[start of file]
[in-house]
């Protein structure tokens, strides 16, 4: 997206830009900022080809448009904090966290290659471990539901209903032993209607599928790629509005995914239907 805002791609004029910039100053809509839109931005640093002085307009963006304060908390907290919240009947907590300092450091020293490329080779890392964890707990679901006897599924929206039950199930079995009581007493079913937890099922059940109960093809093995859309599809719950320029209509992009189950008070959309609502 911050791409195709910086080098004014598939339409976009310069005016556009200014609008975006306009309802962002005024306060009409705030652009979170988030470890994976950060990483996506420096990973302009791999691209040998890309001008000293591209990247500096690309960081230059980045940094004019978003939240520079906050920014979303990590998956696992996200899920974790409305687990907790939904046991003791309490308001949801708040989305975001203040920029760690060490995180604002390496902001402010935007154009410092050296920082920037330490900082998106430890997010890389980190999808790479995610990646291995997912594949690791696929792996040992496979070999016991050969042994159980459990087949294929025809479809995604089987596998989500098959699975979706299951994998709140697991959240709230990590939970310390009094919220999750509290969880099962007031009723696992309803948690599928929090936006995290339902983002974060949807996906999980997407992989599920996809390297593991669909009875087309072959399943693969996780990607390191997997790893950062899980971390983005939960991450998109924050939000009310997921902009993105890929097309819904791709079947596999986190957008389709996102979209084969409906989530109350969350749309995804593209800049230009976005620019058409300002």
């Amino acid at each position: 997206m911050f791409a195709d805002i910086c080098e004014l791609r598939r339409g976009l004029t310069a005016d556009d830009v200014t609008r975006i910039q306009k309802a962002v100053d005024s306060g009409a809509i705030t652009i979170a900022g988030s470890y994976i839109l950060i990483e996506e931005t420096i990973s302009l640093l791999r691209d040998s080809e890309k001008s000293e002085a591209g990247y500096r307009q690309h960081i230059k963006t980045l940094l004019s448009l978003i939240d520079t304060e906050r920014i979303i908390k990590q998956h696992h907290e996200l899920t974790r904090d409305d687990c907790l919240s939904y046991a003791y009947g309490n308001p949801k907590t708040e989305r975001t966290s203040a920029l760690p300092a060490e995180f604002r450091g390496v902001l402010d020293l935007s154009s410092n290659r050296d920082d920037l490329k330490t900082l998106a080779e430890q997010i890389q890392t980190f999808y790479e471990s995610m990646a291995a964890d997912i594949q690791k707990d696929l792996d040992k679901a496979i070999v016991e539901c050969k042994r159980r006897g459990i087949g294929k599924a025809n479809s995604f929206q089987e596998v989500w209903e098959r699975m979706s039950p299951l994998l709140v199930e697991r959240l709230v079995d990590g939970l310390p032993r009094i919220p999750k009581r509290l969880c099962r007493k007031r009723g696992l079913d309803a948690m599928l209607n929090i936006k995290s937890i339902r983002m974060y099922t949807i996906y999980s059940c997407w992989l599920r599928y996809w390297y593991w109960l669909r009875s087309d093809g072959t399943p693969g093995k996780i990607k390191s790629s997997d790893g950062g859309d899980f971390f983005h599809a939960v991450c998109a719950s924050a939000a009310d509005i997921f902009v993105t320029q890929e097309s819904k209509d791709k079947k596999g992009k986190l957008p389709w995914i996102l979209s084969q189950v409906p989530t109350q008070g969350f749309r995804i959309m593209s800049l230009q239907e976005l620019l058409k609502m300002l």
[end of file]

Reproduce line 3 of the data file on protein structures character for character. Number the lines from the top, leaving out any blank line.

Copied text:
């Amino acid at each position: 997206m911050f791409a195709d805002i910086c080098e004014l791609r598939r339409g976009l004029t310069a005016d556009d830009v200014t609008r975006i910039q306009k309802a962002v100053d005024s306060g009409a809509i705030t652009i979170a900022g988030s470890y994976i839109l950060i990483e996506e931005t420096i990973s302009l640093l791999r691209d040998s080809e890309k001008s000293e002085a591209g990247y500096r307009q690309h960081i230059k963006t980045l940094l004019s448009l978003i939240d520079t304060e906050r920014i979303i908390k990590q998956h696992h907290e996200l899920t974790r904090d409305d687990c907790l919240s939904y046991a003791y009947g309490n308001p949801k907590t708040e989305r975001t966290s203040a920029l760690p300092a060490e995180f604002r450091g390496v902001l402010d020293l935007s154009s410092n290659r050296d920082d920037l490329k330490t900082l998106a080779e430890q997010i890389q890392t980190f999808y790479e471990s995610m990646a291995a964890d997912i594949q690791k707990d696929l792996d040992k679901a496979i070999v016991e539901c050969k042994r159980r006897g459990i087949g294929k599924a025809n479809s995604f929206q089987e596998v989500w209903e098959r699975m979706s039950p299951l994998l709140v199930e697991r959240l709230v079995d990590g939970l310390p032993r009094i919220p999750k009581r509290l969880c099962r007493k007031r009723g696992l079913d309803a948690m599928l209607n929090i936006k995290s937890i339902r983002m974060y099922t949807i996906y999980s059940c997407w992989l599920r599928y996809w390297y593991w109960l669909r009875s087309d093809g072959t399943p693969g093995k996780i990607k390191s790629s997997d790893g950062g859309d899980f971390f983005h599809a939960v991450c998109a719950s924050a939000a009310d509005i997921f902009v993105t320029q890929e097309s819904k209509d791709k079947k596999g992009k986190l957008p389709w995914i996102l979209s084969q189950v409906p989530t109350q008070g969350f749309r995804i959309m593209s800049l230009q239907e976005l620019l058409k609502m300002l």